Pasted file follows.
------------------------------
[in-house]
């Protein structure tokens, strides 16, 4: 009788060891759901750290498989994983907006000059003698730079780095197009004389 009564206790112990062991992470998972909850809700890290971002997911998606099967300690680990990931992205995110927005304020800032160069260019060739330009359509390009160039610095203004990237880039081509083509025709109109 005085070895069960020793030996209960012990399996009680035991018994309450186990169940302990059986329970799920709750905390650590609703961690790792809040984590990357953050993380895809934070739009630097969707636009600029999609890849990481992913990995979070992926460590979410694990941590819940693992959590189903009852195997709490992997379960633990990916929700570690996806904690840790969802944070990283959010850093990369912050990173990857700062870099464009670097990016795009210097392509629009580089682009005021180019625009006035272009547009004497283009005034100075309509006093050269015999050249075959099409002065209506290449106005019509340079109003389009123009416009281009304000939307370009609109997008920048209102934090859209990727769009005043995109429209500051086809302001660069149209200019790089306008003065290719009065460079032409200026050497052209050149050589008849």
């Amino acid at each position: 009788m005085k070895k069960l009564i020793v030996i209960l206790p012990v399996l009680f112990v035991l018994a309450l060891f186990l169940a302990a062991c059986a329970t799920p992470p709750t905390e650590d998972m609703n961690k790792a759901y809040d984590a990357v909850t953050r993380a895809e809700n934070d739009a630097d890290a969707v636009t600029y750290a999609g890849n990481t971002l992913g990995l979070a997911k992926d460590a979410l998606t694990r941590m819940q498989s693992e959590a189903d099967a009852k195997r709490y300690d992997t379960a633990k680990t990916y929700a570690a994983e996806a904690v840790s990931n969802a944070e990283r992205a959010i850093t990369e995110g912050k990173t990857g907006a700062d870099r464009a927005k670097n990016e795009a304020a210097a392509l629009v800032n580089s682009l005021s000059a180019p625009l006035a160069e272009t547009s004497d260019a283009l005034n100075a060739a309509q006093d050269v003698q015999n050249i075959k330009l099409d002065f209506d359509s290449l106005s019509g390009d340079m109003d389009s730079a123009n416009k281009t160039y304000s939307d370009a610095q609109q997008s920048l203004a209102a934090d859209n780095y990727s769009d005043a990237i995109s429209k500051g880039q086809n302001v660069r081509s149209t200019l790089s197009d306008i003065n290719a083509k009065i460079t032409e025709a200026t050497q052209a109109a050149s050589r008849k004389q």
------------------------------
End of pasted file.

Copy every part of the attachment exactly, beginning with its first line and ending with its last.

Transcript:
[in-house]
């Protein structure tokens, strides 16, 4: 009788060891759901750290498989994983907006000059003698730079780095197009004389 009564206790112990062991992470998972909850809700890290971002997911998606099967300690680990990931992205995110927005304020800032160069260019060739330009359509390009160039610095203004990237880039081509083509025709109109 005085070895069960020793030996209960012990399996009680035991018994309450186990169940302990059986329970799920709750905390650590609703961690790792809040984590990357953050993380895809934070739009630097969707636009600029999609890849990481992913990995979070992926460590979410694990941590819940693992959590189903009852195997709490992997379960633990990916929700570690996806904690840790969802944070990283959010850093990369912050990173990857700062870099464009670097990016795009210097392509629009580089682009005021180019625009006035272009547009004497283009005034100075309509006093050269015999050249075959099409002065209506290449106005019509340079109003389009123009416009281009304000939307370009609109997008920048209102934090859209990727769009005043995109429209500051086809302001660069149209200019790089306008003065290719009065460079032409200026050497052209050149050589008849």
């Amino acid at each position: 009788m005085k070895k069960l009564i020793v030996i209960l206790p012990v399996l009680f112990v035991l018994a309450l060891f186990l169940a302990a062991c059986a329970t799920p992470p709750t905390e650590d998972m609703n961690k790792a759901y809040d984590a990357v909850t953050r993380a895809e809700n934070d739009a630097d890290a969707v636009t600029y750290a999609g890849n990481t971002l992913g990995l979070a997911k992926d460590a979410l998606t694990r941590m819940q498989s693992e959590a189903d099967a009852k195997r709490y300690d992997t379960a633990k680990t990916y929700a570690a994983e996806a904690v840790s990931n969802a944070e990283r992205a959010i850093t990369e995110g912050k990173t990857g907006a700062d870099r464009a927005k670097n990016e795009a304020a210097a392509l629009v800032n580089s682009l005021s000059a180019p625009l006035a160069e272009t547009s004497d260019a283009l005034n100075a060739a309509q006093d050269v003698q015999n050249i075959k330009l099409d002065f209506d359509s290449l106005s019509g390009d340079m109003d389009s730079a123009n416009k281009t160039y304000s939307d370009a610095q609109q997008s920048l203004a209102a934090d859209n780095y990727s769009d005043a990237i995109s429209k500051g880039q086809n302001v660069r081509s149209t200019l790089s197009d306008i003065n290719a083509k009065i460079t032409e025709a200026t050497q052209a109109a050149s050589r008849k004389q």